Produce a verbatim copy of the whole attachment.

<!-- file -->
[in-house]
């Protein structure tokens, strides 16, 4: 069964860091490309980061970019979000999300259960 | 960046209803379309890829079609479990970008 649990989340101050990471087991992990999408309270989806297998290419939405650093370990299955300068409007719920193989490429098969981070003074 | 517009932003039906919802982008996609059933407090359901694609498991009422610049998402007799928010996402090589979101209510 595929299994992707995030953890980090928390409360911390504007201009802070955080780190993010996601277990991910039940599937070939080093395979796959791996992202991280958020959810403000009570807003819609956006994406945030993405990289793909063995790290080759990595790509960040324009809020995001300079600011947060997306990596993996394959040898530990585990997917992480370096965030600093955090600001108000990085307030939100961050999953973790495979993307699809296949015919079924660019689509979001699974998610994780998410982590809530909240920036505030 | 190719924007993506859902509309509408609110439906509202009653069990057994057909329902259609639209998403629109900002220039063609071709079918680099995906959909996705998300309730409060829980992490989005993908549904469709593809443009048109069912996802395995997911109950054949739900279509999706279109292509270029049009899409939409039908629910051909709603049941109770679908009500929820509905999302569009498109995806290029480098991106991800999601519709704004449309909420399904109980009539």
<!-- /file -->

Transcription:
[in-house]
């Protein structure tokens, strides 16, 4: 069964860091490309980061970019979000999300259960 | 960046209803379309890829079609479990970008 649990989340101050990471087991992990999408309270989806297998290419939405650093370990299955300068409007719920193989490429098969981070003074 | 517009932003039906919802982008996609059933407090359901694609498991009422610049998402007799928010996402090589979101209510 595929299994992707995030953890980090928390409360911390504007201009802070955080780190993010996601277990991910039940599937070939080093395979796959791996992202991280958020959810403000009570807003819609956006994406945030993405990289793909063995790290080759990595790509960040324009809020995001300079600011947060997306990596993996394959040898530990585990997917992480370096965030600093955090600001108000990085307030939100961050999953973790495979993307699809296949015919079924660019689509979001699974998610994780998410982590809530909240920036505030 | 190719924007993506859902509309509408609110439906509202009653069990057994057909329902259609639209998403629109900002220039063609071709079918680099995906959909996705998300309730409060829980992490989005993908549904469709593809443009048109069912996802395995997911109950054949739900279509999706279109292509270029049009899409939409039908629910051909709603049941109770679908009500929820509905999302569009498109995806290029480098991106991800999601519709704004449309909420399904109980009539």